After producing the 3D point cloud, we’ll validate it to ensure ultimate accuracy.

Create the site’s orthophoto

We generate surface and elevation models to create the site’s orthophoto, an aerial image that’s been geometrically corrected.

Check the model’s accuracy

Our GIS specialists validate the site model and surface accuracy.

A note about accuracy

It takes a lot of technical expertise to turn millions of data points into realistic and accurate 3D maps. Our survey processing pipeline is managed by a team of geospatial scientists, making accuracy repeatable and predictable, no matter how many datasets you’re juggling. 

With Propeller’s outsourced solution, you’re done as soon as you upload your data. We’ll build a high-resolution terrain model, point cloud, orthophoto, and other survey deliverables in a matter of hours. We work as an extension of your survey team, using a mix of automated QA and human supervision to ensure historical consistency between datasets. 

Here’s a sample processing report if you’d like to dig into the accuracy.

PPK Processing Report
How can PPK transform your worksite?
Section 03

How PPK can transform your business

Drone surveying reduces your end-to-end surveying time from days or weeks to mere hours. With flight times as low as 15 minutes, you can survey more often and get the real-time data you need, as often as you want to fly.
Take human error out of the equation with technology that performs the same way every time, keeping your workers safe and focused on your strategic priorities. AeroPoints make it easy to ensure accuracy without compromising on speed.
Drones don’t require advanced training or education to pilot, so anyone with a license can capture survey data. Drones are also significantly less expensive than traditional surveying equipment.
Consistent precision
With PPK, you get more consistent and globally accurate results, every time, reducing errors and rework. Forget fears about signal disruptions between your drone and base unit or worries about latency as your drone flies further afield.

How to get started with drones

  • Assess your budget and surveying requirements: The right drone hardware for you depends on your budget and the needs of your worksite(s). Establish clear parameters for your drone surveying program as a first step.
  • Get licensed: Licensing requirements for commercial drone pilots vary by country, so check for details on the licensing requirements where you operate.
  • Contact Propeller for support: We’re here to make Propeller PPK easy to implement, so reach out to our team early with any questions you have about how to get started.

How to upgrade your existing drone fleet to PPK

  • Check compatibility: Make sure your current fleet is PPK-compatible by using our supported drones tool, or follow our guide to purchase a recommended drone.
  • Buy at least one AeroPoint: Get started with smart ground control using AeroPoints. As a combined GCP and base unit, you can survey using just one AeroPoint for a 100-acre site. Use additional AeroPoints as validation checkpoints.

All your FAQs, answered.

PPK stands for “post-processing kinematic.” PPK is a type of drone surveying workflow that improves the accuracy of location data. Unlike traditional surveying techniques, PPK leverages GPS data post-flight to enhance the accuracy of your location tags. When you survey using PPK drone mapping, the images and GPS data collected by your drone are corrected against data from a base station after you fly instead of in real-time.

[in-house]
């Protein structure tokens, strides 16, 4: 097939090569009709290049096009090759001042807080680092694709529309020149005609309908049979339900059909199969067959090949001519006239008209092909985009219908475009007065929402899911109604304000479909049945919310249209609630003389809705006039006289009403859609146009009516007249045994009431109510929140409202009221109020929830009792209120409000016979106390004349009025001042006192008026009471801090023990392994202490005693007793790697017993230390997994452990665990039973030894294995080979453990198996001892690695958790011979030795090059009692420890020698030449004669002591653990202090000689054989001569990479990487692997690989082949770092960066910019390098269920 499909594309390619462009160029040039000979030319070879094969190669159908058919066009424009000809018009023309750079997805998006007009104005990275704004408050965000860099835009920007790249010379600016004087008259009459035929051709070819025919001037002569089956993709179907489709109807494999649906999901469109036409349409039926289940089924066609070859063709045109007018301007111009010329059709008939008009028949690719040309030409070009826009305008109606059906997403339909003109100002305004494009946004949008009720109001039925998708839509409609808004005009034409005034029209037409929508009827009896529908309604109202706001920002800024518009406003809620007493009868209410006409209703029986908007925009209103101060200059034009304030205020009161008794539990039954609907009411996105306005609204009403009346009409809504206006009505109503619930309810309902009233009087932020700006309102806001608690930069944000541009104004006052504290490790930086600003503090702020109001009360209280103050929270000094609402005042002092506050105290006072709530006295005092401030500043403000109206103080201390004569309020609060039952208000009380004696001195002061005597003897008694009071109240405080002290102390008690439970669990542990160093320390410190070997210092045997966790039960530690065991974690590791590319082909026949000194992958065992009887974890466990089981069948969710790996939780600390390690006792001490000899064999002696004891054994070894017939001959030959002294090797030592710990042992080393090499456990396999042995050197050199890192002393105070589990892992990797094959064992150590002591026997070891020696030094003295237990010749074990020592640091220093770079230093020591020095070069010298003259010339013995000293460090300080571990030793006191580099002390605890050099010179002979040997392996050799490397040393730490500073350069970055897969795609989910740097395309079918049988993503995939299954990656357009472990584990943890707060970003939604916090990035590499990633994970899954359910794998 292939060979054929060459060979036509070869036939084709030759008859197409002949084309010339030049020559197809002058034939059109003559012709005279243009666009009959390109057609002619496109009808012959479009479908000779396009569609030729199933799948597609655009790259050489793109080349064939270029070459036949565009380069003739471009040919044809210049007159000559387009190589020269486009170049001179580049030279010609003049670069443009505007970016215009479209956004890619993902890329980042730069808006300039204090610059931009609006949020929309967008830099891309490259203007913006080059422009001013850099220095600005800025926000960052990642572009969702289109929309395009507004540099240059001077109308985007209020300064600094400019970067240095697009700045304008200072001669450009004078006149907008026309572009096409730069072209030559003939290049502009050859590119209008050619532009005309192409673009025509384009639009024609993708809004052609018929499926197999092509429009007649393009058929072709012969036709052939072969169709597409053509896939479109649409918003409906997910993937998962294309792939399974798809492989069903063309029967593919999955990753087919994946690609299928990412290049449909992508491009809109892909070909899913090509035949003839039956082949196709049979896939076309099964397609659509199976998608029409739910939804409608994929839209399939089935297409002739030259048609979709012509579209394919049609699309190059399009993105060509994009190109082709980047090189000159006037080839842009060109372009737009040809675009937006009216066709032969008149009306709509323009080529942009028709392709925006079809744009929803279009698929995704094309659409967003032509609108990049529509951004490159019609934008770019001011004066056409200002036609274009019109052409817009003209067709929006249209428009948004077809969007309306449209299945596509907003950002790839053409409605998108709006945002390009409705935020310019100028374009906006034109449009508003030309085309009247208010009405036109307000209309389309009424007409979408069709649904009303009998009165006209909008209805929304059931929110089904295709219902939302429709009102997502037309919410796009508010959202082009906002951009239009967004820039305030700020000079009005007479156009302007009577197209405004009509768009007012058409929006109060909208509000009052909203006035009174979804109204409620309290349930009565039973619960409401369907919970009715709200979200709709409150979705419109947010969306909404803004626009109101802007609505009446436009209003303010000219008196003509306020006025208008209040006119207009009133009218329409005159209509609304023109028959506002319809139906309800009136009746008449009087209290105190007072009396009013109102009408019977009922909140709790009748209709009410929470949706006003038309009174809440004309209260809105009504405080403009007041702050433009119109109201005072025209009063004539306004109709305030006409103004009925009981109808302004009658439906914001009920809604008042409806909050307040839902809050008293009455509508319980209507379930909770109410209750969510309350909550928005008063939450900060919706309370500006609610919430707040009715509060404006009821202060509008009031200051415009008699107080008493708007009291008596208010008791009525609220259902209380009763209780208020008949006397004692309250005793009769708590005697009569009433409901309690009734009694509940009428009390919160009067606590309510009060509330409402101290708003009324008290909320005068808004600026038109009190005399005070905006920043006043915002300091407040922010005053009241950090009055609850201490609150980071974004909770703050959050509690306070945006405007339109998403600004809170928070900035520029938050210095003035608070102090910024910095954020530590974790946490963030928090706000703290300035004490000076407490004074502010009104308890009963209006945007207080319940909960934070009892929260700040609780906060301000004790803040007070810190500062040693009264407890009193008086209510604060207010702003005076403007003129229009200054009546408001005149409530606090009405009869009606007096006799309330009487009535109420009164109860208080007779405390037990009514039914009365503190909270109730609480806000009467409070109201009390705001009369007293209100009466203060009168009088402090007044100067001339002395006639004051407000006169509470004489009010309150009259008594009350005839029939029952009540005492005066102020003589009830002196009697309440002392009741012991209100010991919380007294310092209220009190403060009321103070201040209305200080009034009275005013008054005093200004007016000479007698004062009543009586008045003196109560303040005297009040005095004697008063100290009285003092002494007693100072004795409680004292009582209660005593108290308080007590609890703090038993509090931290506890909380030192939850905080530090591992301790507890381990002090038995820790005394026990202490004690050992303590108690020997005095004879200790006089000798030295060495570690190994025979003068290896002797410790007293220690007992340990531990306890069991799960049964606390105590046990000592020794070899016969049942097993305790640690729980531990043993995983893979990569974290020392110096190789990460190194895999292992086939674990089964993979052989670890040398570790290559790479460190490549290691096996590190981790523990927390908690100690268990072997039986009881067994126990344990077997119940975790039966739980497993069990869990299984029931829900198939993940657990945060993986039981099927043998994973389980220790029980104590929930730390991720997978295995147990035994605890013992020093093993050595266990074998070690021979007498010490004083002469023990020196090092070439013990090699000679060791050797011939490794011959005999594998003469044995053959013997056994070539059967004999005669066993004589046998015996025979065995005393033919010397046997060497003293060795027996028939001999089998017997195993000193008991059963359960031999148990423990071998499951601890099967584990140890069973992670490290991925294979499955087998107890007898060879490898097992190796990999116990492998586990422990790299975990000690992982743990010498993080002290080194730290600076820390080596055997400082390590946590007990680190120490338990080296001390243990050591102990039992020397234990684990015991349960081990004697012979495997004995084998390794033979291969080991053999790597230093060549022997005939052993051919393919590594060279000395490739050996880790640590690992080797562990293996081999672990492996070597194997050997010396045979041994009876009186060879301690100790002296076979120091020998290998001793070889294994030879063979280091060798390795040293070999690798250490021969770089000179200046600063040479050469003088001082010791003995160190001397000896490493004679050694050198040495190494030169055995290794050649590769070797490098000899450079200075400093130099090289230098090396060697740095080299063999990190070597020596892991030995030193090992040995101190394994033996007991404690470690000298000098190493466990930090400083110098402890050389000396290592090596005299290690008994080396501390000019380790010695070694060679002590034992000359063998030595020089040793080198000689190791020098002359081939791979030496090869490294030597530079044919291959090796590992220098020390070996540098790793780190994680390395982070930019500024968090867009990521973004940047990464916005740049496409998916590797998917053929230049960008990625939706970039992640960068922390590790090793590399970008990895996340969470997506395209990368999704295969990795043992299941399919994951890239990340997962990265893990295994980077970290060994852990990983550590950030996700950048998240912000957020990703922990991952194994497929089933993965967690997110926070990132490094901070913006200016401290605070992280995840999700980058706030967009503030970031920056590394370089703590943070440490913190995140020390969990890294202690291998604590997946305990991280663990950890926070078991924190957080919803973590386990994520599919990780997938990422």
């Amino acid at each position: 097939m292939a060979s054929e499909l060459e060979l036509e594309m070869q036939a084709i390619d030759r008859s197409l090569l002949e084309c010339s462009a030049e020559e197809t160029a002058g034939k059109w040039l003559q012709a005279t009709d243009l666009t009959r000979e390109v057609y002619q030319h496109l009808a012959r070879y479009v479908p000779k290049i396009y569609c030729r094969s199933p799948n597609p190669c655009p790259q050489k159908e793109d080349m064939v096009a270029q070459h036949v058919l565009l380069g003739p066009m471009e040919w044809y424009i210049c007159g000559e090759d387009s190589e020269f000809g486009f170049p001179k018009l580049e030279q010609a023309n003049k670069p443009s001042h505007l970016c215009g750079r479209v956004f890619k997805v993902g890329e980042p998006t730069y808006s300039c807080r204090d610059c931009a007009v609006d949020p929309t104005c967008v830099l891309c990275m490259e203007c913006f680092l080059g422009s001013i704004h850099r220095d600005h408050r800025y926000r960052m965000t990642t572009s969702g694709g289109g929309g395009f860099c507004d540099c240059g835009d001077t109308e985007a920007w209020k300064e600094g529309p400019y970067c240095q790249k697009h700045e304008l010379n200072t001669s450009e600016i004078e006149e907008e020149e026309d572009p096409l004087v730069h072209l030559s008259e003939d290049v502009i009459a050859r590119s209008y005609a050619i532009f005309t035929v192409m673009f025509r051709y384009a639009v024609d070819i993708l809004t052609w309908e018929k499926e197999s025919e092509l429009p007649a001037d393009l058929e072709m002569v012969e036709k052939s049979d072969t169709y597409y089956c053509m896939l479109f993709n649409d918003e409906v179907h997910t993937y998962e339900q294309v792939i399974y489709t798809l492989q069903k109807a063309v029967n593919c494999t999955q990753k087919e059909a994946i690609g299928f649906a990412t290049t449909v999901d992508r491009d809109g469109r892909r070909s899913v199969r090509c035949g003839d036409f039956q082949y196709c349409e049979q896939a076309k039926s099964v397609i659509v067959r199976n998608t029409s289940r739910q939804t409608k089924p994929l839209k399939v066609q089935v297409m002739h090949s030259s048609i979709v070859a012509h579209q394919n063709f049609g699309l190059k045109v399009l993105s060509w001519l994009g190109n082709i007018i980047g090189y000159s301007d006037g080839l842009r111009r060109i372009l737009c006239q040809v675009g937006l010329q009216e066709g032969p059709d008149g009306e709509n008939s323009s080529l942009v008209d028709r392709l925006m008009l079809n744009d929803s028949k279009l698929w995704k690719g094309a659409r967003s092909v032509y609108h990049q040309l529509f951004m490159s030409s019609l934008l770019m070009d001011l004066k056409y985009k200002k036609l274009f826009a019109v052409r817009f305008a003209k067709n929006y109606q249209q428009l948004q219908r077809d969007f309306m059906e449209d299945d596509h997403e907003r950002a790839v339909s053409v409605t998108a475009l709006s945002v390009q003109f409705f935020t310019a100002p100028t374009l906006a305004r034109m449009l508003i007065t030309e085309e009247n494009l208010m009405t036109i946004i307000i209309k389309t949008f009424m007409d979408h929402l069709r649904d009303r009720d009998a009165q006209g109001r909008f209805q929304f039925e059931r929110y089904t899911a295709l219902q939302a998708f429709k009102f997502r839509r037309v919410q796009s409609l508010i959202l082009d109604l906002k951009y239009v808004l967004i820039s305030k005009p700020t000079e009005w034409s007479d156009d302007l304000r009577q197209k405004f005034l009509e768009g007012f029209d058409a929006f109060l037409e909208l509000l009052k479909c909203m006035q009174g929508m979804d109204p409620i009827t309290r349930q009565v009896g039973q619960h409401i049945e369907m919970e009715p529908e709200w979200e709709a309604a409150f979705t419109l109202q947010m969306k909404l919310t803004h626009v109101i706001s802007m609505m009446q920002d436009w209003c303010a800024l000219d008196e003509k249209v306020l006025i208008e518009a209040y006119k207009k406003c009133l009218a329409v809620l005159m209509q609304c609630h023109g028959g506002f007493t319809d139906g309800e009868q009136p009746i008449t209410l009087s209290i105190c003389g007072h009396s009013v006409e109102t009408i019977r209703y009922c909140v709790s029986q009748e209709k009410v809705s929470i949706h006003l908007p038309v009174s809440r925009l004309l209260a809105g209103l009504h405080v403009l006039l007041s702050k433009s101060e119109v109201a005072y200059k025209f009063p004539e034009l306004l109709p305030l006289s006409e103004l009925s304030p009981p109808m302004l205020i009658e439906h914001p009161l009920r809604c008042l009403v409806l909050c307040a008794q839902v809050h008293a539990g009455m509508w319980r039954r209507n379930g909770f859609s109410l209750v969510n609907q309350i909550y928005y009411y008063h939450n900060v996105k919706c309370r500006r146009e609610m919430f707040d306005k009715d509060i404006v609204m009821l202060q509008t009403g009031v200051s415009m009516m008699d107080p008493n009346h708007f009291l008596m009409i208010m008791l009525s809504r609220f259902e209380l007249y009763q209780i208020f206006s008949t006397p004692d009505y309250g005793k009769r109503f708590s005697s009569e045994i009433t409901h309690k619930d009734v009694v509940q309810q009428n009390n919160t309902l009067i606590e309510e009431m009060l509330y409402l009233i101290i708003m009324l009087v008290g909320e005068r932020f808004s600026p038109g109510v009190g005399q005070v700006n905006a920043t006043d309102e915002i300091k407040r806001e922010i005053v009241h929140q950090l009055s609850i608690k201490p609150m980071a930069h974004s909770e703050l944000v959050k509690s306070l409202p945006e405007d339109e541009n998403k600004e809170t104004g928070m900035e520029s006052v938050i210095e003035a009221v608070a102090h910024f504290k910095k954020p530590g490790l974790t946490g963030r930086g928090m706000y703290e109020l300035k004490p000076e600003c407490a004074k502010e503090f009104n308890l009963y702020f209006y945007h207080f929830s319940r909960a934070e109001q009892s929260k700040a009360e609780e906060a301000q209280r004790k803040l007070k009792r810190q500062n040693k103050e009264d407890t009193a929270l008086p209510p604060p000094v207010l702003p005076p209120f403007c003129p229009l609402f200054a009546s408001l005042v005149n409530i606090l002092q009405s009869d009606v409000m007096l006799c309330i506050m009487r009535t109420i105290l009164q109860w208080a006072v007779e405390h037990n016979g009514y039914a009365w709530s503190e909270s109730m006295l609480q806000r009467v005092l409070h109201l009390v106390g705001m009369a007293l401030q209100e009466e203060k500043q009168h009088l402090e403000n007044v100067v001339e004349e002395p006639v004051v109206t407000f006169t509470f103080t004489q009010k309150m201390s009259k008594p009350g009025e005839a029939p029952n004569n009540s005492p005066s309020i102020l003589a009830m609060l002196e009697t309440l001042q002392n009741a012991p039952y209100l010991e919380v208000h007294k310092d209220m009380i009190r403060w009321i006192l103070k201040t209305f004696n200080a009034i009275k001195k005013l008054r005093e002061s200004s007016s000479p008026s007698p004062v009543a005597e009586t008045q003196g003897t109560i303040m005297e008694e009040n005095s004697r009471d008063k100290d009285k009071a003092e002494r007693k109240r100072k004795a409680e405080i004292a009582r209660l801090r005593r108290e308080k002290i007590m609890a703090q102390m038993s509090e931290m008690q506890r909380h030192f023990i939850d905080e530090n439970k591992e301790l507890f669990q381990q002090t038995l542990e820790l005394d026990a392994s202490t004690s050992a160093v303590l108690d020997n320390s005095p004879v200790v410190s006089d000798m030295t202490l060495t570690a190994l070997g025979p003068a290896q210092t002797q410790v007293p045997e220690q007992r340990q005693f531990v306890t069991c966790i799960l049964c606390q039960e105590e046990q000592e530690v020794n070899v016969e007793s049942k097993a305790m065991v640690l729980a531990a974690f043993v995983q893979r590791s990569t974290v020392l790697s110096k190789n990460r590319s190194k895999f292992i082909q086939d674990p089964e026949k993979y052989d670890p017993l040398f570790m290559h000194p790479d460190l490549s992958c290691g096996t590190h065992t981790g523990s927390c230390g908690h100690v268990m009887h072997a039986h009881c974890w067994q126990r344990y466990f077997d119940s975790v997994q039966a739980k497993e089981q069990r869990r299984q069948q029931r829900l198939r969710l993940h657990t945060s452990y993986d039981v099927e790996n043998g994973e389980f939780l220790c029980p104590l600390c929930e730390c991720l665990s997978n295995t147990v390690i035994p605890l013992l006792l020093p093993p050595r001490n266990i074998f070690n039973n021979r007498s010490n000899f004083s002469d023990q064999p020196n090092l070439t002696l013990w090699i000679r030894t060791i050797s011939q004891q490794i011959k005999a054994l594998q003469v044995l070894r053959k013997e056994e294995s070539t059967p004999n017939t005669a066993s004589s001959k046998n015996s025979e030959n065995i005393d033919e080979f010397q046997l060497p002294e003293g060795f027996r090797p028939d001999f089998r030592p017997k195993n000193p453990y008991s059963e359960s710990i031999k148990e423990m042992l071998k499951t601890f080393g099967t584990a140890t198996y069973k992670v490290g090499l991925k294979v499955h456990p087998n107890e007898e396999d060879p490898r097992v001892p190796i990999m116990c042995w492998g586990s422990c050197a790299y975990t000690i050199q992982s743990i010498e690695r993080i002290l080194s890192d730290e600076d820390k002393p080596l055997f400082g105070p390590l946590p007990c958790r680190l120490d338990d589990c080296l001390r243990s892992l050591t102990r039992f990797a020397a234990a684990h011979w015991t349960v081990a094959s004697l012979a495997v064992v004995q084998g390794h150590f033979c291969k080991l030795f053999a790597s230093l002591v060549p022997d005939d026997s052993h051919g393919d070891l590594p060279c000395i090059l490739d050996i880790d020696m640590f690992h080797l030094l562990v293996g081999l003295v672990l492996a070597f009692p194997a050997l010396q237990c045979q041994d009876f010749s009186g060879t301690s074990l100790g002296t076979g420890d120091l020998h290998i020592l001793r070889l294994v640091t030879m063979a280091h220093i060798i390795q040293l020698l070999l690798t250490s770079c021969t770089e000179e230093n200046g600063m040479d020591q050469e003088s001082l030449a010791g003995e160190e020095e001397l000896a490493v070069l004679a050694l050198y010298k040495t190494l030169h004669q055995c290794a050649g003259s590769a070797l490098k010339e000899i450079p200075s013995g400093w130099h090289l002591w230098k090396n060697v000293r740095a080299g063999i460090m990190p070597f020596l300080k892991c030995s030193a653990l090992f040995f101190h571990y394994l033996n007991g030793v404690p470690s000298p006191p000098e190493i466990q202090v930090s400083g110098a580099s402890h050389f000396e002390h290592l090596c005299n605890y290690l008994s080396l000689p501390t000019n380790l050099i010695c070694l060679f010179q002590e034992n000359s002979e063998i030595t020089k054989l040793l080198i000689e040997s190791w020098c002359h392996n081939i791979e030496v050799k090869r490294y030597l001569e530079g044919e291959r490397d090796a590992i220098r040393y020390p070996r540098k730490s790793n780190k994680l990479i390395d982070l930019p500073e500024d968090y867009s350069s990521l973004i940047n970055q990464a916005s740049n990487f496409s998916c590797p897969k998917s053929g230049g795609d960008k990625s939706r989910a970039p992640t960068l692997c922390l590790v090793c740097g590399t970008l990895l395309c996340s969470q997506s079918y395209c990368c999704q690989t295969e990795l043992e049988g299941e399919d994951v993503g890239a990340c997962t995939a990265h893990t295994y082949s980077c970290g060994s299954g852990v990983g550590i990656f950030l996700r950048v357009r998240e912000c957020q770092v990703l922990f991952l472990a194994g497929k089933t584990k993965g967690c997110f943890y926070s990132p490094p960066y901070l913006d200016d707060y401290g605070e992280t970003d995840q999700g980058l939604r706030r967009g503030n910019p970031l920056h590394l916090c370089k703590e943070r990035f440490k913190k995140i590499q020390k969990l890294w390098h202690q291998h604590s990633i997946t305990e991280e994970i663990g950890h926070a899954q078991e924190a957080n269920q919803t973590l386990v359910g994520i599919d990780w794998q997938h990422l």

The difference between PPK (post-processing kinematic) and RTK (real-time kinematic) workflows is how base station data is processed for correction and accuracy.

In a PPK workflow, the drone associates X, Y, and Z coordinates with each image based on its onboard GPS unit. While this is happening, a base unit (this could be a base station, an AeroPoint, or CORS network) also records positional information, but with much more accurate triangulation.

After the flight is over, the two sets of GPS data are matched together using image timestamps. The drone’s onboard GPS data is corrected by the more accurate base unit, providing precise geotags for image data after the fact and survey data that’s accurate within 1/10ft (3cm).

Real-time might sound like the best option, but it actually introduces the opportunity for error. To achieve data accuracy, the RTK drone must stay connected to the base station during flight. If the drone and base station lose connectivity for even a moment, your overall survey accuracy is compromised. This can happen for lots of reasons: antenna orientation, unreliable signal, disruption from rugged terrain or other visual barriers, and even the natural movement of the drone. All of this introduces a margin of error.

We know how important accuracy and reliability are to our customers, and Propeller PPK is the most accurate and reliable start-to-finish drone surveying and data processing solution.

An RTK correction method needs to maintain a constant connection to a base station during the entire duration of a flight to collect data successfully, which means that even a slight signal loss (like flying behind a building) creates big problems.

PPK does not require this constant contact, making it a much better solution for most worksites and use cases.

However, Propeller does offer support for RTK correction workflows with high-accuracy geotags. Check with a sales representative or get in touch here to see if your existing hardware is compatible.

We’re happy to show you how Propeller can power your worksite, and boost productivity. Simply request a demo now.